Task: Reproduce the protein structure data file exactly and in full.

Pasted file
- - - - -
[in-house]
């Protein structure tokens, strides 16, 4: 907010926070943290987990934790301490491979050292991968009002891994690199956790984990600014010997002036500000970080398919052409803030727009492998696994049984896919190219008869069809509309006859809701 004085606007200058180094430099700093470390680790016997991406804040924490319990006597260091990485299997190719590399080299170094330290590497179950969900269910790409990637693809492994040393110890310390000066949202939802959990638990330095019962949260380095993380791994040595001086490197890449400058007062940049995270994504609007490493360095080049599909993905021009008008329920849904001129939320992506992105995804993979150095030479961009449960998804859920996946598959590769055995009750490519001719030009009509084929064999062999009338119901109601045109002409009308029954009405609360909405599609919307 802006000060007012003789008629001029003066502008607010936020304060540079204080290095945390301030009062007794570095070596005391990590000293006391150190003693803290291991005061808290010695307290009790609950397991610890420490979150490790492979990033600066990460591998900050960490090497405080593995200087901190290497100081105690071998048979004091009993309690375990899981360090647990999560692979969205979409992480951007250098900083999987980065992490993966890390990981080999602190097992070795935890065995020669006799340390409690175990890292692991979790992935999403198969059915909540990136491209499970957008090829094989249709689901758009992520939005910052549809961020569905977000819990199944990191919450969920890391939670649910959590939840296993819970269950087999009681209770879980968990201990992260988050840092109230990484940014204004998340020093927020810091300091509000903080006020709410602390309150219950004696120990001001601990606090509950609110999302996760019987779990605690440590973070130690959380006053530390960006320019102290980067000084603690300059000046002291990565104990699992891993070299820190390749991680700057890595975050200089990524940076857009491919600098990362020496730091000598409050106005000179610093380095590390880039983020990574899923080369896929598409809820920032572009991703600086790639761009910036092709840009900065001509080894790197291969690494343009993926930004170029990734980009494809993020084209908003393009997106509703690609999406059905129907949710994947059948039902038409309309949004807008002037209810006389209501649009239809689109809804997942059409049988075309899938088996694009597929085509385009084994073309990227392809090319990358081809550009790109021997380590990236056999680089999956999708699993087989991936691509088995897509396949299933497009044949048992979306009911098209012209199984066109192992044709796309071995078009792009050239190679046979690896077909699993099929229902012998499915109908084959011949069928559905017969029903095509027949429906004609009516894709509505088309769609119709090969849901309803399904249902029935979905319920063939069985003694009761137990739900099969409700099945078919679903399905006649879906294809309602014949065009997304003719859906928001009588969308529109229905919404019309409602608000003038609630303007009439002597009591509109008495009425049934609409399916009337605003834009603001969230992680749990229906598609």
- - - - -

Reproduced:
[in-house]
């Protein structure tokens, strides 16, 4: 907010926070943290987990934790301490491979050292991968009002891994690199956790984990600014010997002036500000970080398919052409803030727009492998696994049984896919190219008869069809509309006859809701 004085606007200058180094430099700093470390680790016997991406804040924490319990006597260091990485299997190719590399080299170094330290590497179950969900269910790409990637693809492994040393110890310390000066949202939802959990638990330095019962949260380095993380791994040595001086490197890449400058007062940049995270994504609007490493360095080049599909993905021009008008329920849904001129939320992506992105995804993979150095030479961009449960998804859920996946598959590769055995009750490519001719030009009509084929064999062999009338119901109601045109002409009308029954009405609360909405599609919307 802006000060007012003789008629001029003066502008607010936020304060540079204080290095945390301030009062007794570095070596005391990590000293006391150190003693803290291991005061808290010695307290009790609950397991610890420490979150490790492979990033600066990460591998900050960490090497405080593995200087901190290497100081105690071998048979004091009993309690375990899981360090647990999560692979969205979409992480951007250098900083999987980065992490993966890390990981080999602190097992070795935890065995020669006799340390409690175990890292692991979790992935999403198969059915909540990136491209499970957008090829094989249709689901758009992520939005910052549809961020569905977000819990199944990191919450969920890391939670649910959590939840296993819970269950087999009681209770879980968990201990992260988050840092109230990484940014204004998340020093927020810091300091509000903080006020709410602390309150219950004696120990001001601990606090509950609110999302996760019987779990605690440590973070130690959380006053530390960006320019102290980067000084603690300059000046002291990565104990699992891993070299820190390749991680700057890595975050200089990524940076857009491919600098990362020496730091000598409050106005000179610093380095590390880039983020990574899923080369896929598409809820920032572009991703600086790639761009910036092709840009900065001509080894790197291969690494343009993926930004170029990734980009494809993020084209908003393009997106509703690609999406059905129907949710994947059948039902038409309309949004807008002037209810006389209501649009239809689109809804997942059409049988075309899938088996694009597929085509385009084994073309990227392809090319990358081809550009790109021997380590990236056999680089999956999708699993087989991936691509088995897509396949299933497009044949048992979306009911098209012209199984066109192992044709796309071995078009792009050239190679046979690896077909699993099929229902012998499915109908084959011949069928559905017969029903095509027949429906004609009516894709509505088309769609119709090969849901309803399904249902029935979905319920063939069985003694009761137990739900099969409700099945078919679903399905006649879906294809309602014949065009997304003719859906928001009588969308529109229905919404019309409602608000003038609630303007009439002597009591509109008495009425049934609409399916009337605003834009603001969230992680749990229906598609």